Black Death


The bubonic plague also known as the Black Death—because of the way it discolored the body, was the worst disaster of the fourteenth century. After the invention of the three-field system—an agriculture system of crop rotation that was used in medieval and early-modern Europe; the population doubled within 300 years (1000-1300) and began to out-pace the food supply. From 1315-1317 crop failures resulted in the worst famine in the Middle Ages. Years of over-population, economic depression, and famine had weakened Europe’s physical health and primed conditions for the bubonic plague to strike with the greatest force in 1348. It is believed to have originated in Asia and followed trade routes to Europe, it was transported by ships carrying rats. The rats bore fleas that were infected with the plague. It appeared in Constantinople in 1346, Sicily in 1347, and through the ports of Venice, Genoa, and Pisa in 13481.

Physicians had little or no understanding of how to handle disease or take basic measures to prevent it from spreading. The disease was catastrophic and there was no defense. The daughter of King Edward III, Joan—died from the disease on her way to her wedding. Entire families where sometimes wiped out and the papal court at Avignon was reduced by 25 percent2.  People became obsessed with death and dying and looked for an explanation. A popular belief held at the time was that corruption in the atmosphere had created the disease; earthquakes released poisonous fumes. According to an Italian observer Giovanni Boccaccio, “some sought a remedy in moderation and a tempered life, others gave themselves over entirely to their passions”. Still, there were others that chose to leave the cities and populated areas living a life of seclusion.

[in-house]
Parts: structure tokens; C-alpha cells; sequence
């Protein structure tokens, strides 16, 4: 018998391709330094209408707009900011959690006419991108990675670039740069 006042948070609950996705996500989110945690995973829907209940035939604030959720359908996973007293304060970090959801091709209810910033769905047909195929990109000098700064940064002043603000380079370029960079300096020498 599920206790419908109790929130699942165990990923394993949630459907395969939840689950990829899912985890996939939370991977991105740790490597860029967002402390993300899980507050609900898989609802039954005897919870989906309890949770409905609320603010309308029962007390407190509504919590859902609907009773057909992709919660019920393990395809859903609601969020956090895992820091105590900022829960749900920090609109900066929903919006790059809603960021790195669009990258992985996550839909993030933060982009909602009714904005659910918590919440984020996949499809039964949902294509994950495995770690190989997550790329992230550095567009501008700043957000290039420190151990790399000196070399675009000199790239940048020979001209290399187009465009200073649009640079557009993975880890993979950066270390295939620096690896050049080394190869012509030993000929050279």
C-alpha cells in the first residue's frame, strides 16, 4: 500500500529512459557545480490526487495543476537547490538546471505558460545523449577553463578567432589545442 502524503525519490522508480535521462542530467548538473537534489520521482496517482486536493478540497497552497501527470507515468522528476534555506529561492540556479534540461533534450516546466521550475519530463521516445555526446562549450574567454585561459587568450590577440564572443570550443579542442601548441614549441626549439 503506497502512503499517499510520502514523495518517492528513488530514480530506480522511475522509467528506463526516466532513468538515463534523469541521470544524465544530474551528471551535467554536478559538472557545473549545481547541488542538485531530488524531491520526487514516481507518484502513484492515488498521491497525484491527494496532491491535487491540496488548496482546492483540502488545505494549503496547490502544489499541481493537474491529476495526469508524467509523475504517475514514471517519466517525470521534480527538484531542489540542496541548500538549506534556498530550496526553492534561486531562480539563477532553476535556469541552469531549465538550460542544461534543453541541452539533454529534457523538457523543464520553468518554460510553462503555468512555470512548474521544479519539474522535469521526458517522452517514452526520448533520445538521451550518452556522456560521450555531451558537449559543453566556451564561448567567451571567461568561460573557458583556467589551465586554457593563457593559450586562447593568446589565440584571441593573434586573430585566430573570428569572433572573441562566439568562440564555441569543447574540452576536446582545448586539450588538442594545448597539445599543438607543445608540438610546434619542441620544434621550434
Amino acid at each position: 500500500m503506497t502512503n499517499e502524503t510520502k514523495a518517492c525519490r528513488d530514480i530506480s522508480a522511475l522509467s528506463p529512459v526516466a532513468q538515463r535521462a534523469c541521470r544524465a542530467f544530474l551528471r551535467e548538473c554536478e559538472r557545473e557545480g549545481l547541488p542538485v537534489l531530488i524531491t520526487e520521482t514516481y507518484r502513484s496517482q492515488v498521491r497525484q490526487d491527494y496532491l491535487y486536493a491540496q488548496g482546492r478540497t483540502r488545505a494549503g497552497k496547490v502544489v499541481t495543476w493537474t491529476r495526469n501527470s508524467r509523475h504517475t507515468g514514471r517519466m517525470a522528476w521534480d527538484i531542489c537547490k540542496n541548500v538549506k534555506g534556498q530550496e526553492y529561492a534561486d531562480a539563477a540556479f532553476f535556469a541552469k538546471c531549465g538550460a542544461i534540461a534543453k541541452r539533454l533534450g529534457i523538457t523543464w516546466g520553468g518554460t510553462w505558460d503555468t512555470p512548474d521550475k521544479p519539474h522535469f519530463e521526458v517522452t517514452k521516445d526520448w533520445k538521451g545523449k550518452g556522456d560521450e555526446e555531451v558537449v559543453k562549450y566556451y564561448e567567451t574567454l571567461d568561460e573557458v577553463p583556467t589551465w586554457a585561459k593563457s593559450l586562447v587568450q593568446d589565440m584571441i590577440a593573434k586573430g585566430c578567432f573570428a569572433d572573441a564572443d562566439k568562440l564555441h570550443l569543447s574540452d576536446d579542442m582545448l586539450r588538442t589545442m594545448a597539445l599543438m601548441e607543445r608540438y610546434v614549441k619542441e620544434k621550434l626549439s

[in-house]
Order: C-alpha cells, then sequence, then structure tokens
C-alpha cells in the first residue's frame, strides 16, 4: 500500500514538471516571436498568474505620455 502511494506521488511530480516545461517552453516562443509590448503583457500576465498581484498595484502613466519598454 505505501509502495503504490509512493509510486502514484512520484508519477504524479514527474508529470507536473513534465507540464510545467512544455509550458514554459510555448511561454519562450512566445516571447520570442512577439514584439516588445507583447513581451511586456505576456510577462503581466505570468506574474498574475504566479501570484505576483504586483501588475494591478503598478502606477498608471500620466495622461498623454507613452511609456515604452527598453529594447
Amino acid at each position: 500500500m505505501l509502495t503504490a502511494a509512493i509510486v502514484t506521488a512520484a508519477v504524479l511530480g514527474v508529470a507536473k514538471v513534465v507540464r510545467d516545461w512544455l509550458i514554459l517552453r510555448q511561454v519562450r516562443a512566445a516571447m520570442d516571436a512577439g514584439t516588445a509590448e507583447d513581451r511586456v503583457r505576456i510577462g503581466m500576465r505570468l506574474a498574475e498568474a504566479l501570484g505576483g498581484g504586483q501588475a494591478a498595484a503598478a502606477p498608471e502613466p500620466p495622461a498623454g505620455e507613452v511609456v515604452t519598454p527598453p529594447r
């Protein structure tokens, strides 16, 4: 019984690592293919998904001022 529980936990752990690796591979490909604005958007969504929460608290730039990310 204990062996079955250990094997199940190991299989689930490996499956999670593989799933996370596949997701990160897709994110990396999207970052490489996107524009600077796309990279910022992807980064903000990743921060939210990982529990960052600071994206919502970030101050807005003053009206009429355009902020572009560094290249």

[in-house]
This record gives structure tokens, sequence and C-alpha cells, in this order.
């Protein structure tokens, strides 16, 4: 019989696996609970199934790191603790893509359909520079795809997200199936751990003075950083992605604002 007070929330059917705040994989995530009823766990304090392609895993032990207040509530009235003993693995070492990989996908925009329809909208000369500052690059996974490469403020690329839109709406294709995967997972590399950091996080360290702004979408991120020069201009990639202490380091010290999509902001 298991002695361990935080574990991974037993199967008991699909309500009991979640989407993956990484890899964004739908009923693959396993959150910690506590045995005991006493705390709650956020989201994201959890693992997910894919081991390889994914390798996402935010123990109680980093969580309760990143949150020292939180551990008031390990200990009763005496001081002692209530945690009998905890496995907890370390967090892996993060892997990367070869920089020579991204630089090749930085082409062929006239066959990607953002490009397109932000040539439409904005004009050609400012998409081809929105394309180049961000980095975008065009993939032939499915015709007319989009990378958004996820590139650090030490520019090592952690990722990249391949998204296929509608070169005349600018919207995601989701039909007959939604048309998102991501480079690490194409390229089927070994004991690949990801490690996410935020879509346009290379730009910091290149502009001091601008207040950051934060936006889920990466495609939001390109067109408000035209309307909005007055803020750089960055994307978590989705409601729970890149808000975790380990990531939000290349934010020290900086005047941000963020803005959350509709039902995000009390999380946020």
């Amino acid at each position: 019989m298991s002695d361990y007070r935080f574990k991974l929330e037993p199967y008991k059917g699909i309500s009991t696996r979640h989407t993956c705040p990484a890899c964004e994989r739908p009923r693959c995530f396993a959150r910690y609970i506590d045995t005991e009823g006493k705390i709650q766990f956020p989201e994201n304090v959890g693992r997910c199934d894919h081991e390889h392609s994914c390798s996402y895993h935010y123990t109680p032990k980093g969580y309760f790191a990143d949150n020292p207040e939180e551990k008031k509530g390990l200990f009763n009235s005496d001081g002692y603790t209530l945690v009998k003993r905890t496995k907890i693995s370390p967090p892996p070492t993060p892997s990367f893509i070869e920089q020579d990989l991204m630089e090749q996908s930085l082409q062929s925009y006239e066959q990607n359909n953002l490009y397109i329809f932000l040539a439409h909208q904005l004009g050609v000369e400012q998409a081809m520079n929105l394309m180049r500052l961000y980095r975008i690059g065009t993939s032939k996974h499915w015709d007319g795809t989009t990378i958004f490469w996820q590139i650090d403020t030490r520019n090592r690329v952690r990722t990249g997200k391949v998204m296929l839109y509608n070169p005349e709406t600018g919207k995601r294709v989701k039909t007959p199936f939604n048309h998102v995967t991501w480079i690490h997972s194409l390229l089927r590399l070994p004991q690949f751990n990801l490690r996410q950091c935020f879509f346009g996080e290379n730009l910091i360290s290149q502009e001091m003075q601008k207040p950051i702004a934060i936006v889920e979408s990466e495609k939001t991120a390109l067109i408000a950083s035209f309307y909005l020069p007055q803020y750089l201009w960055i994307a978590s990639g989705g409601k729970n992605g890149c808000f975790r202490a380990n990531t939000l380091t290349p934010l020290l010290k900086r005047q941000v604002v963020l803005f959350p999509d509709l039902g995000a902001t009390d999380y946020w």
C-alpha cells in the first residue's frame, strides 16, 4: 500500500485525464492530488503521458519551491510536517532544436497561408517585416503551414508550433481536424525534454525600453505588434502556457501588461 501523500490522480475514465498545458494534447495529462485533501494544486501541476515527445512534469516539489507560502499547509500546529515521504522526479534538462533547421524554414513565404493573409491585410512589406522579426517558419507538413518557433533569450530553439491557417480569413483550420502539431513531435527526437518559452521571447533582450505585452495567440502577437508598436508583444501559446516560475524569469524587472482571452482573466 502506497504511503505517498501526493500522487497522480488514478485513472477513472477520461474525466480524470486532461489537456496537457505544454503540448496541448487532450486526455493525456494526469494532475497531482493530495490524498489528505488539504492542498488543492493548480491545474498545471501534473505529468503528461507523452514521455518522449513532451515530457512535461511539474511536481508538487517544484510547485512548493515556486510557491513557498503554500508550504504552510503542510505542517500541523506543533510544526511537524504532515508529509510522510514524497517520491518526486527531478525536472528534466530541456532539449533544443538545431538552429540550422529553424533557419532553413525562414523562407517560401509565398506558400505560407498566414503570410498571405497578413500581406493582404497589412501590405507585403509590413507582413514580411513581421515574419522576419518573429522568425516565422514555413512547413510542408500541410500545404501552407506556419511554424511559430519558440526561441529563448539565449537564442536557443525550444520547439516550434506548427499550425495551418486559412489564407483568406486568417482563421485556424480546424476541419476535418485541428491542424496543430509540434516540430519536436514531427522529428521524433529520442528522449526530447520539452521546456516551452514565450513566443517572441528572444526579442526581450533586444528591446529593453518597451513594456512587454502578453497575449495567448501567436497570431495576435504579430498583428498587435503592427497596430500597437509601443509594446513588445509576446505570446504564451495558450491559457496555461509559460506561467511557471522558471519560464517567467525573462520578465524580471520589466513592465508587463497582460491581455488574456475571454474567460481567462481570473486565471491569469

One of the most extreme reactions came from a religious group known as the Flagellants. Believing they would receive divine intervention they would beat themselves in a ritual until they were bleeding. The event became so disruptive and threatening to the community that the church banned the practice3.

Whole villages were eradicated by the plague. The high depopulation brought on by the plague had severe economic consequences. Agriculture prices fell because of weak demand, farm labor also decreased resulting in an increase in wages. The price of luxury goods produced by the skilled artisans also rose. Many serfs abandon their labor services and pursued more rewarding jobs in skilled crafts. Basically, the indirect effects from the plague interrupted the social economic status within Europe by increasing wages due to lack of supply—resulting in a chain reaction across the economic spectrum4.

To many living in the fourteenth-century death become too familiar. Depending on the source used for calculations—the bubonic plague left two-fifths of the population dead; it did not distinguish social status, rich, poor, young or old. Both, princes and commoners buried their dead in the same communal pits. Medieval art depicts the living and the dead embracing. The picture on the cover page of this article is from late-medieval allegory (1493); known as the “Dance of Death” serves as a reminder of their mortality5.


       1. Kagan, Ozment, and Turner, The Western Heritage, 292.

       2. Encyclopedia Britannica, “Black Death “2015, (assessed October 27, 2016)

       3. Giovanni Boccaccio, “The Black Death” 1348, (accessed October 27, 2016)

       4. Kagan, Western Heritage, 293.

       5. Ibid., 296.


Boccaccio, Giovanni, (translated by Richard Aldington illustrated by Jean de Bosschere) (1930);

“The Black Death”. The Decameron vol. I (1348). (accessed October 27, 2016)

Encyclopedia Britannica, “Black Death “2015, (assessed October 27, 2016)

Kagan, Donald, Ozment, Steven, and Turner, Frank M. The Western Heritage New Jersey: Pearson Prentice Hall, 2007), 292-296

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